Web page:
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Taking Obamacare Off the Books


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You don’t have to be a Washington insider to understand what the Democrats are up to with their last-minute plan to run the “doc fix” — postponing scheduled cuts to doctors’ Medicare payments — on a separate legislative track. It’s all about Obamacare, as is so much this year. The Obama administration and its allies in Congress will do just about anything to get a health-care bill to the president’s desk, and that certainly includes spending whatever amount of taxpayer money they deem necessary — and doing so through a shameless ploy, offloading $247 billion in Obamacare costs onto a separate, standalone, unfinanced piece of legislation. Obama promised not to add “one dime” to the deficit for health care: Democrats now plan to dump $247 billion onto the nation’s already staggering pile of debt, using this piece of accounting trickery to cover their tracks.

The “doc fix” is political shorthand for repeal of the discredited “sustainable growth rate” (SGR) Medicare-payment formula, which determines the annual update of physicians’ fees. A comprehensive failure as a cost-cutting measure, SGR is a prime example of the bureaucratic central planning that Democrats now want to extend across all of American health care. SGR was supposed to keep Medicare spending on doctors’ services in line with economic growth by limiting the annual increases in the prices paid for each particular physician service. The trouble is that Medicare’s total cost is determined by both prices and volume, and the government has no way to control the use of physicians’ services. As fees have been cut, volume has soared — necessitating even deeper cuts to keep spending in line with SGR targets.

The sensible course is a thorough reform of how Medicare operates. So long as the program is dependent on payment schemes devised in Washington, we are doomed to endure SGR-style disasters over and over again.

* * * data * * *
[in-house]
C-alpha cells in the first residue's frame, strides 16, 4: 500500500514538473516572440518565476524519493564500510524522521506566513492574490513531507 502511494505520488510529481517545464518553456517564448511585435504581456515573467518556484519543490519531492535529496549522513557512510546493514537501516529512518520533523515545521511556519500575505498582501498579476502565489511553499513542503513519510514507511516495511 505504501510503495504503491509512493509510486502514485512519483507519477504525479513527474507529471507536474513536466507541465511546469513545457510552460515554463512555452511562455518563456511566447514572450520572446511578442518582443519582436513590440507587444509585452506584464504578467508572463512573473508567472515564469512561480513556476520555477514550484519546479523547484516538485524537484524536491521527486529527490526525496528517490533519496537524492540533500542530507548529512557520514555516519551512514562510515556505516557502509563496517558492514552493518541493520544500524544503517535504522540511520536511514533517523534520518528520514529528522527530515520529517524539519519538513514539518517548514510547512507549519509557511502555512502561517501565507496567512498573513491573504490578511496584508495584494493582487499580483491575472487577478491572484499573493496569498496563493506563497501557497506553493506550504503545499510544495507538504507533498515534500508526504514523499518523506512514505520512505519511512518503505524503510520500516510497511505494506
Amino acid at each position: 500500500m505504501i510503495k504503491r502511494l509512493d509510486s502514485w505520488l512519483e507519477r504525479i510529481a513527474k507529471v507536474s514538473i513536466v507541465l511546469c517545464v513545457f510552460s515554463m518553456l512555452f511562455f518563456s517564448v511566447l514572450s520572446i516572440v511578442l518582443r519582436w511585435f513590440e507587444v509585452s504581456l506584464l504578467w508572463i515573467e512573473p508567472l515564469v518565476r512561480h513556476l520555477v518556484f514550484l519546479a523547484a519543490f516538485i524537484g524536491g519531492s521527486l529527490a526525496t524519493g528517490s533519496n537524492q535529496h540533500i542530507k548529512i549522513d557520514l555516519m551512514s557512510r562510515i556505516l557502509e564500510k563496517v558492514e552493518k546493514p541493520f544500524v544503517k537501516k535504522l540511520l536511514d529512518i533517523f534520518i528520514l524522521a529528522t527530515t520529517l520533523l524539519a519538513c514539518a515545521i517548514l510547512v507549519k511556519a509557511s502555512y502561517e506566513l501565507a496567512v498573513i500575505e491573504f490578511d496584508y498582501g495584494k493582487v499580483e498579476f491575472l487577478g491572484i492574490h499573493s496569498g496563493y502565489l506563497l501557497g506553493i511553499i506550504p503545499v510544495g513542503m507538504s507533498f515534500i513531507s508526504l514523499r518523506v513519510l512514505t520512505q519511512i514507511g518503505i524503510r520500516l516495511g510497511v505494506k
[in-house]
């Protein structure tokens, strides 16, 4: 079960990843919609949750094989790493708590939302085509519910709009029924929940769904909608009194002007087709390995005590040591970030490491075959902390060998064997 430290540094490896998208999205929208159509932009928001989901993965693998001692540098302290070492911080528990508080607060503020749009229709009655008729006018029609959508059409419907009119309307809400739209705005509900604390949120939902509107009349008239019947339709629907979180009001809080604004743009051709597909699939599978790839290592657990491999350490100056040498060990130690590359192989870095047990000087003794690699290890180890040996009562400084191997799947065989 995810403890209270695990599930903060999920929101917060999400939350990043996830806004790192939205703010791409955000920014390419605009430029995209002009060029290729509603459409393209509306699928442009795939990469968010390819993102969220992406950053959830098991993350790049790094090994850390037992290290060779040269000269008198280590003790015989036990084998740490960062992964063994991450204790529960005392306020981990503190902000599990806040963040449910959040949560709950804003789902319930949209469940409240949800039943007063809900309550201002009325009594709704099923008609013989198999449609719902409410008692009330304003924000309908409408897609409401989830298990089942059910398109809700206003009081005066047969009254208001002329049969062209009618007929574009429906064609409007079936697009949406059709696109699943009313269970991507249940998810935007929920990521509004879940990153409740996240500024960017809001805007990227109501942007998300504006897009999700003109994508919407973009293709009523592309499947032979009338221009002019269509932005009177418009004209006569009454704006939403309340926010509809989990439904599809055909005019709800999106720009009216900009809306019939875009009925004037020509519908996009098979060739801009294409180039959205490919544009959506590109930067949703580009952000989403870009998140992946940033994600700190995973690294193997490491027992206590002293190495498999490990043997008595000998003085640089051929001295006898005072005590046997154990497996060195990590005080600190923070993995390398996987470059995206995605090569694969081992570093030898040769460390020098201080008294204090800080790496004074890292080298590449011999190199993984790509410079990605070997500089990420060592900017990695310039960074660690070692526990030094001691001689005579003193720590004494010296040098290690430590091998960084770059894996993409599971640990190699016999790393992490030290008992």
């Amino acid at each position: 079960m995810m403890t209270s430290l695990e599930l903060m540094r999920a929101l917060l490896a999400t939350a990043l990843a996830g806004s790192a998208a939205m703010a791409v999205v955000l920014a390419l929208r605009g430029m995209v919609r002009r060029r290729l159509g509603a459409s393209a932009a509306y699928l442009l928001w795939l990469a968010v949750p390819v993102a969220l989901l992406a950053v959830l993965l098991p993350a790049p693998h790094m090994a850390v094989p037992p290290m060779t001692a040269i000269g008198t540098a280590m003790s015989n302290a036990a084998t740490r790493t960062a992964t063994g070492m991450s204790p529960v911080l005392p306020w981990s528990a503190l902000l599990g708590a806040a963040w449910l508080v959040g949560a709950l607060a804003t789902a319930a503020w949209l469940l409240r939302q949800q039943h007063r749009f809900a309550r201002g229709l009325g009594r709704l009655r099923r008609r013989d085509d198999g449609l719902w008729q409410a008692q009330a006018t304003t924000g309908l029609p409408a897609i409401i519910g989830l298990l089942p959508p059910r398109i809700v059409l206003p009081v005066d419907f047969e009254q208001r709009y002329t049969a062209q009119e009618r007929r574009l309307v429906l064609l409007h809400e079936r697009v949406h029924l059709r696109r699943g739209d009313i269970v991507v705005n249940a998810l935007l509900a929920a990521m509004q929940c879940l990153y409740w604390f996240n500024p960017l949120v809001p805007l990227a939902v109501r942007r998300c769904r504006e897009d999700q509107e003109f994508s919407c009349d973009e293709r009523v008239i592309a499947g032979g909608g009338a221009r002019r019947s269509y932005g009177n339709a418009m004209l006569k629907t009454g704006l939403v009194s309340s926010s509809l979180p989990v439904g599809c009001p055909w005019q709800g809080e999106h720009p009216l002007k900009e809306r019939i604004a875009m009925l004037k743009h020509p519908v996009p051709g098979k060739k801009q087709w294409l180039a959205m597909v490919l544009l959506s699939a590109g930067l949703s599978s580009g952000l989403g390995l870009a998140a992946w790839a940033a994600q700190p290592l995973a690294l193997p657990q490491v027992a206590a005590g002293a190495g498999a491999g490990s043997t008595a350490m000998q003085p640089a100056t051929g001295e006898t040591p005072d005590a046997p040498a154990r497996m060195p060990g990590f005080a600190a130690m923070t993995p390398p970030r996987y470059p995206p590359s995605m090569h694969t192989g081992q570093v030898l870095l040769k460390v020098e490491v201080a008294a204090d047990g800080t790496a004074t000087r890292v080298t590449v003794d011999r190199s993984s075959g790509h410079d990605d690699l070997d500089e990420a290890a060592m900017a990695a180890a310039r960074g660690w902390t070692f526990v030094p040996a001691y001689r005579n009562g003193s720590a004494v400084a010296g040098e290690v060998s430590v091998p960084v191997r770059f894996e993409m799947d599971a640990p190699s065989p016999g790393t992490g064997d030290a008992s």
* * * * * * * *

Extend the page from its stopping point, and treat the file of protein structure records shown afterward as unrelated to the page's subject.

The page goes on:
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But the Obama administration isn’t interested in serious entitlement reform. They just want to make the SGR nuisance go away, which is why the House health-care bill included a full repeal of it. Sen. Max Baucus’s plan, however, only delayed the SGR cuts for another year so that he could claim his plan comes in under the $900 billion ceiling the president established for a health-care bill.

Now, as Democrats prepare to take their plans to the House and Senate floors, they are looking to spend even more money to buy votes and to make political problems go away. The catch is that pesky budget limit the president endorsed. The solution? Simply moving some of the spending out of the health-care bills and into other pieces of legislation. Presto! Now there’s even more money to spend!

Fortunately, there is still some sanity on the Democratic side of the aisle. Senate Budget Committee chairman Kent Conrad has restated his opposition to repealing SGR without an offset to cover the $247 billion hole that would blow in the federal budget. Indiana Sen. Evan Bayh says he will join Conrad in opposing the Democratic plan.

So the question is, What will Republicans do when the SGR repeal is called up in the Senate? If they stick together and join Conrad and Bayh, they can defeat it and force the Democrats to address the issue responsibly. No one likes SGR, but there is no real danger of doctors’ facing a Medicare fee cut in 2010 — a bipartisan consensus will ensure that doesn’t happen. So the last thing Republicans should do now is to support an unfinanced repeal outside of a health-care bill. That will undermine any effort to secure meaningful Medicare reform — this year or ever. Worse, it will give Democrats cover to spend even more on Obamacare, buying off special interests and greasing the political machinery.

This is a tactical ploy by Democrats to secure a government takeover of American health care. Republicans have no choice but to oppose it.



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